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Intel wants to help you turn any TV into a Windows PC, for the low cost of $149. All it takes is a little stick, much like the much-loved Google Chromecast Google Chromecast Review and Giveaway Google Chromecast Review and Giveaway We're giving away a Google Chromecast, so read through our review, then join the competition to win! Read More . Meet the all-new Intel Compute Stick.

The Compute Stick is essentially a complete PC, but in the compact form factor of a slightly large pen drive. It connects to a TV via HDMI, but also has to be powered with a microUSB cord. Here’s a quick look at the important specs:

  • 1.33GHz quad-core Intel Atom Z3735F processor
  • 2GB DDR3 RAM
  • 32GB internal storage
  • MicroSD slot (up to 128GB)
  • Wi-Fi 802.11 b/g/n
  • Bluetooth 4.0
  • Full-size USB port
  • HDMI 1.4
  • Windows 8.1 Bing

It will also be available with Linux, but that version will come with 8GB of storage and 1GB RAM. That model will retail for $89, Intel said. Check out the full specs.

The Z3735F processor does not support 4K hardware decoding. Windows 8.1 Bing looks and behaves just like Windows 8.1—it’s a low-resource version preset to have Bing in all the search engines, but you can manually change that.

Why The Intel Compute Stick Matters

Intel-Compute-Stick-Windows-8-on-a-stick-low-cost-full-PC

While smart TVs are on the rise, you probably won’t use all of their features What Is a Smart TV & 6 of the Best On The Market Today What Is a Smart TV & 6 of the Best On The Market Today Most televisions you look at now will be smart TVs, but what is a smart TV and which ones are the best on the market right now? Read More . That’s because it’s not a full-fledged desktop operating system running there. You can’t run Microsoft Office on your smart TV, after all.

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Google’s Chromecast streams content from other connected devices. You can’t use the Chromecast without a second phone, tablet or computer. But the Compute Stick will just need a Bluetooth keyboard and mouse or some fantastic wireless all-in-one keyboards 6 Of The Best Wireless All-In-One Keyboards For Mac and PC 6 Of The Best Wireless All-In-One Keyboards For Mac and PC Wireless all-in-one keyboards turn a boring living room computer into an exciting home theater PC. We've rounded up five of the best models around. But which one is best for you? Read More to be up and running.

The current lot of Android Stick PCs are good for gaming and multimedia, What Is An Android Stick Computer, And How Can You Use It? What Is An Android Stick Computer, And How Can You Use It? Miniaturization has been a computing trend for decades, but it seems to have accelerated over the past five years. Even Intel’s NUC (Next Unit of Computing), a hockey-puck sized PC, looks large compared to ARM... Read More but Android itself can’t compare to Windows when it comes to getting work done in a desktop environment. Similarly, the Roku Streaming Stick (read our review Roku Streaming Stick Review and Giveaway Roku Streaming Stick Review and Giveaway All the features of a full Roku experience, in a small form factor that plugs straight into HDMI - does the Roku Streaming Stick deliver? Read on to find out and win one for yourself. Read More ) is great for watching movies and TV shows, but little else.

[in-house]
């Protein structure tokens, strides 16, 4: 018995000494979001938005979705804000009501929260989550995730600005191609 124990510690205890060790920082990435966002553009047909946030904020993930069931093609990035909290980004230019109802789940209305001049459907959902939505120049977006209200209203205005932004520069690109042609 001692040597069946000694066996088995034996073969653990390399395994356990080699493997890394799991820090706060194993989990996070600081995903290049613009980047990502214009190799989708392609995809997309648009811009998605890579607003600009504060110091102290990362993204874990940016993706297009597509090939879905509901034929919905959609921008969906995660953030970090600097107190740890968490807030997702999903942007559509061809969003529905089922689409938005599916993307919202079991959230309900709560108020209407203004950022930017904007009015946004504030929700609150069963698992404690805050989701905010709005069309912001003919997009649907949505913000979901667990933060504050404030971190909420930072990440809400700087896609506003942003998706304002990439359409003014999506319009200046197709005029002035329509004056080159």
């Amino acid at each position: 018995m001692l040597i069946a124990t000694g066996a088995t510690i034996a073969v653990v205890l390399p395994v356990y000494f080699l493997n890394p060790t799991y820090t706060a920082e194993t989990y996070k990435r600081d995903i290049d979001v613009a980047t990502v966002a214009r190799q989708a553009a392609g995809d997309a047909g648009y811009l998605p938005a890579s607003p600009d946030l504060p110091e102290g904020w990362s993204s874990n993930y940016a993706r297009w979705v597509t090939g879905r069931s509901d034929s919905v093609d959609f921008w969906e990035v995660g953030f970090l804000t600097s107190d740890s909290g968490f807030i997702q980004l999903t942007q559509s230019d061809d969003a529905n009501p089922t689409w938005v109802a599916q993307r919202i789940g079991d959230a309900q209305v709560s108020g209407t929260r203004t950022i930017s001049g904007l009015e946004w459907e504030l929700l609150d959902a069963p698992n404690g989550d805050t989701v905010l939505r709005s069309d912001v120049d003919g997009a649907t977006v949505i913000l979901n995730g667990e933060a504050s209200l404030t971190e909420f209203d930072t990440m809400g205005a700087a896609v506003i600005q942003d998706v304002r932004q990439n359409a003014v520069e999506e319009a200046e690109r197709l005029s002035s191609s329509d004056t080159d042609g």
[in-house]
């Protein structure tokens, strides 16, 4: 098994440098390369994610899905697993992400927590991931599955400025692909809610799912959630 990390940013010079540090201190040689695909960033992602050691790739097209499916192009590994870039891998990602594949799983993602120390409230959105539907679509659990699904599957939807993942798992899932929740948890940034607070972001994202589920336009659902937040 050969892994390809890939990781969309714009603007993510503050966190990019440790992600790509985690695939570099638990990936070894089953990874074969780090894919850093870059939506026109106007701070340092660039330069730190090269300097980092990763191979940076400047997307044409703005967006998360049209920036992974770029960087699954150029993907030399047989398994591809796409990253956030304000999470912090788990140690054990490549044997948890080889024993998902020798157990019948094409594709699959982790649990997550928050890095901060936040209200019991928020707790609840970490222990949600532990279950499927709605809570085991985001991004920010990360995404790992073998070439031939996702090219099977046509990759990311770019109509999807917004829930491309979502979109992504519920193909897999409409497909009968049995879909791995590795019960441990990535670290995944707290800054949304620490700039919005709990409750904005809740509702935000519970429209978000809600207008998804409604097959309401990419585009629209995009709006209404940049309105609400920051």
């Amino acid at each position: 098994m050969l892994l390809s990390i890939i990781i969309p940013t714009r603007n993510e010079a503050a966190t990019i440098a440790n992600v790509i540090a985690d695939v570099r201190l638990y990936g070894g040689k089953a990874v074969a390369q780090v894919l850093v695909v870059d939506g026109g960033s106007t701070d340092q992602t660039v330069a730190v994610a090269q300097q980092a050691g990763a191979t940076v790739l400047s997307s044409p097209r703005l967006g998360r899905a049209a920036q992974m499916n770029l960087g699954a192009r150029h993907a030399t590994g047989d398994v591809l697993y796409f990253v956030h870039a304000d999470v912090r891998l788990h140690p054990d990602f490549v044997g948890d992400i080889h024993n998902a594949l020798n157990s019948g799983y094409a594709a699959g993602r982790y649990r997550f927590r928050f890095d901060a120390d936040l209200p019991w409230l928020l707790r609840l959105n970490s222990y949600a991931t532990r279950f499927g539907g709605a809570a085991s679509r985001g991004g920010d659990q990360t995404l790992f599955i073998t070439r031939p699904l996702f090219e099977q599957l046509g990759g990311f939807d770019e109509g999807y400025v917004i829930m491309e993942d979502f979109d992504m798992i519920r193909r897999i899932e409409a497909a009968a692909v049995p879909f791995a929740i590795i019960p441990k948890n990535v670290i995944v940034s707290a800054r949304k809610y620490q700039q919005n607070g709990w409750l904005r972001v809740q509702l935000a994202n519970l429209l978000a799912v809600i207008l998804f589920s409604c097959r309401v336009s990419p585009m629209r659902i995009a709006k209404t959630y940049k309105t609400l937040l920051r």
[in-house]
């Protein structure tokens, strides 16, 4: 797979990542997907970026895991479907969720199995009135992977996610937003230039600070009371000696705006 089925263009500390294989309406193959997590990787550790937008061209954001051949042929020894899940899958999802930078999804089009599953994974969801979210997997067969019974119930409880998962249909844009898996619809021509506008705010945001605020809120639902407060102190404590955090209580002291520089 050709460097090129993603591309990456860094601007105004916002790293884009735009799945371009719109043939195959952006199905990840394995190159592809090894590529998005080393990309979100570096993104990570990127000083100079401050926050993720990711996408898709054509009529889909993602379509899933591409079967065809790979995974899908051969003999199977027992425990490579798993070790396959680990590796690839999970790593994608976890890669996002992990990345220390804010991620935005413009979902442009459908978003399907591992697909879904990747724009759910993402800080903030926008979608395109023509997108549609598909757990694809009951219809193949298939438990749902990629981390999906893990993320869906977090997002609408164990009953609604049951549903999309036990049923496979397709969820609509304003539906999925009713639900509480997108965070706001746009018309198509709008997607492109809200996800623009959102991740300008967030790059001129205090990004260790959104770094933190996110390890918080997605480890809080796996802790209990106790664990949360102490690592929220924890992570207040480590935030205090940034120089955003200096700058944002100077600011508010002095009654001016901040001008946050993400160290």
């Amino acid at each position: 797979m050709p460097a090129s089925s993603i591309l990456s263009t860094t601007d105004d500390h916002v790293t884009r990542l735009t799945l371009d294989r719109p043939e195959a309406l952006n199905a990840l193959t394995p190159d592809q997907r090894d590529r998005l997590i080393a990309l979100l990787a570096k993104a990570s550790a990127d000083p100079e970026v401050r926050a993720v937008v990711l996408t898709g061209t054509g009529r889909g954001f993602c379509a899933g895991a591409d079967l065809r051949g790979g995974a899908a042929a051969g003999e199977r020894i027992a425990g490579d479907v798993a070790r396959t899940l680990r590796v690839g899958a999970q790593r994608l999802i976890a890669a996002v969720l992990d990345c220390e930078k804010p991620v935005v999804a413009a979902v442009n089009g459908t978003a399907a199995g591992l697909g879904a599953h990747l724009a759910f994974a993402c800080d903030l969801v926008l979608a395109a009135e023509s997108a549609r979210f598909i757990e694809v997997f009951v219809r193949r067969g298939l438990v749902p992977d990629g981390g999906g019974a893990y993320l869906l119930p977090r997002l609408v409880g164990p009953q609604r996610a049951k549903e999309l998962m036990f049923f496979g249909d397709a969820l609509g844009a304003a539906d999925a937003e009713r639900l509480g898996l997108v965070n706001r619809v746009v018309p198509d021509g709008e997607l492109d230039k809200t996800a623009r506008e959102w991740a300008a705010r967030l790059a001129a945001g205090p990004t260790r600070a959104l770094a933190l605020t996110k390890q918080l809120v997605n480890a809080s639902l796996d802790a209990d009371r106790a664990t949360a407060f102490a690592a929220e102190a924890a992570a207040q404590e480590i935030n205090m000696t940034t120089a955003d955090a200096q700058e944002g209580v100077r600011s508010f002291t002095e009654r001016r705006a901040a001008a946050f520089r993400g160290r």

Plus, at $149, it’s still far cheaper than our recommended DIY HTPC build DIY Budget HTPC Media Center Build and Giveaway DIY Budget HTPC Media Center Build and Giveaway We built a sub-$400 yet energy-efficient HTPC media center running Ubuntu. Now, we're giving it away. Read More . And yes, you can turn it into a Roku-like streaming device for free Got A PC-on-a-Stick? You Can Turn It Into A Roku-like Media Streaming Device For Free! Got A PC-on-a-Stick? You Can Turn It Into A Roku-like Media Streaming Device For Free! Getting your stick computer streaming media requires very little effort and money nowadays. Considering that it provides an excellent replacement for a more expensive device, getting a stick PC can actually save you a fair... Read More .

More Than Just A Media Player

The Intel Compute Stick is for more than just multimedia though. Essentially, this is a complete PC you can carry around with you anywhere you go. In fact, it’s your PC on a stick—connectable to any device with an HDMI port.

CNET got some hands-on time with the Compute Stick and describes how it would be useful:

As someone who likes to travel but loathes toting a laptop around, keeping something like this with a Bluetooth keyboard and mouse in my luggage would be a compact way to get a more robust computing experience than my iPad is going to offer, without tipping the scales or putting much of a dent in my wallet. I don’t expect to be able to edit photos or play World of Warcraft while I’m on the road, but this could prove to be a great tool for toting vital files and Windows apps around, and getting the full-PC experience wherever I can find a spare HDMI port.